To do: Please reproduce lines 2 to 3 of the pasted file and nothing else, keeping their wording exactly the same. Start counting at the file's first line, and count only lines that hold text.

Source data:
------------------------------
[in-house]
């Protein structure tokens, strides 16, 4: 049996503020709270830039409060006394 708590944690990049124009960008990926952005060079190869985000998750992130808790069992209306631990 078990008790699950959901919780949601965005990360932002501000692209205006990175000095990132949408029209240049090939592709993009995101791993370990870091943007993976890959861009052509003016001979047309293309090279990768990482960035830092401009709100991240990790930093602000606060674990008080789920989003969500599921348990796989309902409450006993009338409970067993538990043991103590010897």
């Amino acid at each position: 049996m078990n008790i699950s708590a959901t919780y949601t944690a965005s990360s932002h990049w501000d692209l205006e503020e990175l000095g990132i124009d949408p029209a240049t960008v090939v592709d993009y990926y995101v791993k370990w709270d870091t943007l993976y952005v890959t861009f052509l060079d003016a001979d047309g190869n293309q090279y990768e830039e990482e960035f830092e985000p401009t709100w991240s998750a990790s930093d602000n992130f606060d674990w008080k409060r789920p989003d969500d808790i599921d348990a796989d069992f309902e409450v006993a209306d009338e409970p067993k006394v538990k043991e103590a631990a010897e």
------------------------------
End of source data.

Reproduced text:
């Protein structure tokens, strides 16, 4: 049996503020709270830039409060006394 708590944690990049124009960008990926952005060079190869985000998750992130808790069992209306631990 078990008790699950959901919780949601965005990360932002501000692209205006990175000095990132949408029209240049090939592709993009995101791993370990870091943007993976890959861009052509003016001979047309293309090279990768990482960035830092401009709100991240990790930093602000606060674990008080789920989003969500599921348990796989309902409450006993009338409970067993538990043991103590010897």
């Amino acid at each position: 049996m078990n008790i699950s708590a959901t919780y949601t944690a965005s990360s932002h990049w501000d692209l205006e503020e990175l000095g990132i124009d949408p029209a240049t960008v090939v592709d993009y990926y995101v791993k370990w709270d870091t943007l993976y952005v890959t861009f052509l060079d003016a001979d047309g190869n293309q090279y990768e830039e990482e960035f830092e985000p401009t709100w991240s998750a990790s930093d602000n992130f606060d674990w008080k409060r789920p989003d969500d808790i599921d348990a796989d069992f309902e409450v006993a209306d009338e409970p067993k006394v538990k043991e103590a631990a010897e």